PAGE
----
Minimal surfaces are fascinating phenomena in themselves, and also have applications in materials science and general relativity.

“Since these equations appear naturally in science, mathematicians are interested in solving them,” Zhou explained. However, unlike a line, parabola, or many other familiar shapes, there is no explicit formula that describes these surfaces. They must be implicitly derived in a more abstract way.

In the 1930s, mathematicians discovered solutions for surfaces with a simple closed boundary where the curvature was zero. These local solutions worked for flat, crimped sheets with edging, like a soap film covering a ring of yarn bubbles. In the 1980s, researchers had proved the existence of at least one closed solution, or a minimal surface without border.

Zhou sought to generalize this theory to produce closed surfaces with constant average curvature, like soap bubbles. It is much more difficult because there are less constraints on the solutions. And in math, more freedoms often lead to more headaches.

Mathematicians have found success after many years of work, finding a strategy to prove the existence of infinite solutions to this equation. Still, they encountered a problem. Many seemingly separate solutions were simply multiple copies of a previous solution. This was tantamount to saying that, say, the movie “Forrest Gump” watched back to back is a different movie than the one watched one time.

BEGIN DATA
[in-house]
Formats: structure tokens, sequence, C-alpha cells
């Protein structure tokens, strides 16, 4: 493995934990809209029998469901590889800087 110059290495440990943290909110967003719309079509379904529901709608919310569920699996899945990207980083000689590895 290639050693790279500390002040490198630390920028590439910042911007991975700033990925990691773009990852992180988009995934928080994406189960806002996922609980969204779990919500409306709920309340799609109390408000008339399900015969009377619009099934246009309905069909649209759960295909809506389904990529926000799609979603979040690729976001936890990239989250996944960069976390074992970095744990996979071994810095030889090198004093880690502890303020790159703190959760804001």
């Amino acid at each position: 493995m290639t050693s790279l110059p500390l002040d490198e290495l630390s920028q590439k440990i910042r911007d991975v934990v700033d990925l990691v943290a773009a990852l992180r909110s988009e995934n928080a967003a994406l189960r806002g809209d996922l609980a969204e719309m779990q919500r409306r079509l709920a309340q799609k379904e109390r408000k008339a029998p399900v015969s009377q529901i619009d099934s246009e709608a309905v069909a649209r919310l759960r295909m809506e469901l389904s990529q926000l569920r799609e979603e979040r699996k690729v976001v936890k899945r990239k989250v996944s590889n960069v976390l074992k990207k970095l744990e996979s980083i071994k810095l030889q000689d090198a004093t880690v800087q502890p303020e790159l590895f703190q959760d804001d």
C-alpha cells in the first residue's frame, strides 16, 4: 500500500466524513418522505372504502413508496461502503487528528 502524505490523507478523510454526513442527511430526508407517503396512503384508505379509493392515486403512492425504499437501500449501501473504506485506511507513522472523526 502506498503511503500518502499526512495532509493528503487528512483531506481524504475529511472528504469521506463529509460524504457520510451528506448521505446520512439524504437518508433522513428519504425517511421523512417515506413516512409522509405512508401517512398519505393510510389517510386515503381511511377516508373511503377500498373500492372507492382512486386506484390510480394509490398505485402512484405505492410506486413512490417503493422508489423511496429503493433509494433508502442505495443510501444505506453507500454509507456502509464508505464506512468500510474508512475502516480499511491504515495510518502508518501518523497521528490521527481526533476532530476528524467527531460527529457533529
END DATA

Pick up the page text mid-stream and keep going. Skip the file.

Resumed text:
In recent years, two of Zhou’s colleagues have formulated a hypothesis: the Multiplicity One Conjecture. He proposed that there was a way to produce solutions to the equation that always included a single copy of the minimal surface.

In January 2019, Zhou finally produced evidence, describing a method that could generate these true solutions. The following month, he received a scholarship from the Alfred P. Sloan Foundation in recognition of his promising early career accomplishments. He added it to his NSF career award.

“I think people like my job not only because I solved the guesswork, but because it wasn’t an isolated discovery,” Zhou said. “The solution forms a series with my work on minimal surfaces with constant positive curvature. “